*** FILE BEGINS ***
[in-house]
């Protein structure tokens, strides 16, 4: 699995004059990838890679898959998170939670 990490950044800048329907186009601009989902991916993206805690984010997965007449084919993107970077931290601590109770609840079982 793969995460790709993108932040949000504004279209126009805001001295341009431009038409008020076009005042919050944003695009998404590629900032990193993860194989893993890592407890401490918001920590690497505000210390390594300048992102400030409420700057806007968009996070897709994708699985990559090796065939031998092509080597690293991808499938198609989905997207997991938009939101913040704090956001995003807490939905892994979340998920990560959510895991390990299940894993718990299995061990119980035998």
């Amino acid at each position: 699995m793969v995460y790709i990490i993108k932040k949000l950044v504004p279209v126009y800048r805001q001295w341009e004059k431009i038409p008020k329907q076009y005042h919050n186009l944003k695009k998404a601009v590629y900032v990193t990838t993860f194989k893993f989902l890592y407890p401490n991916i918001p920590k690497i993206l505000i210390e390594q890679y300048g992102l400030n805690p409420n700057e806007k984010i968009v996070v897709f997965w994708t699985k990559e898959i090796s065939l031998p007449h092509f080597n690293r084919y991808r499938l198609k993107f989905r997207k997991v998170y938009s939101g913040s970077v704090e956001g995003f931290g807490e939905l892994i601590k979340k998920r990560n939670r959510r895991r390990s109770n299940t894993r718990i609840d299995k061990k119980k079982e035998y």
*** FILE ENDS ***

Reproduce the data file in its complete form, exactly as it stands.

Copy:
[in-house]
């Protein structure tokens, strides 16, 4: 699995004059990838890679898959998170939670 990490950044800048329907186009601009989902991916993206805690984010997965007449084919993107970077931290601590109770609840079982 793969995460790709993108932040949000504004279209126009805001001295341009431009038409008020076009005042919050944003695009998404590629900032990193993860194989893993890592407890401490918001920590690497505000210390390594300048992102400030409420700057806007968009996070897709994708699985990559090796065939031998092509080597690293991808499938198609989905997207997991938009939101913040704090956001995003807490939905892994979340998920990560959510895991390990299940894993718990299995061990119980035998």
């Amino acid at each position: 699995m793969v995460y790709i990490i993108k932040k949000l950044v504004p279209v126009y800048r805001q001295w341009e004059k431009i038409p008020k329907q076009y005042h919050n186009l944003k695009k998404a601009v590629y900032v990193t990838t993860f194989k893993f989902l890592y407890p401490n991916i918001p920590k690497i993206l505000i210390e390594q890679y300048g992102l400030n805690p409420n700057e806007k984010i968009v996070v897709f997965w994708t699985k990559e898959i090796s065939l031998p007449h092509f080597n690293r084919y991808r499938l198609k993107f989905r997207k997991v998170y938009s939101g913040s970077v704090e956001g995003f931290g807490e939905l892994i601590k979340k998920r990560n939670r959510r895991r390990s109770n299940t894993r718990i609840d299995k061990k119980k079982e035998y």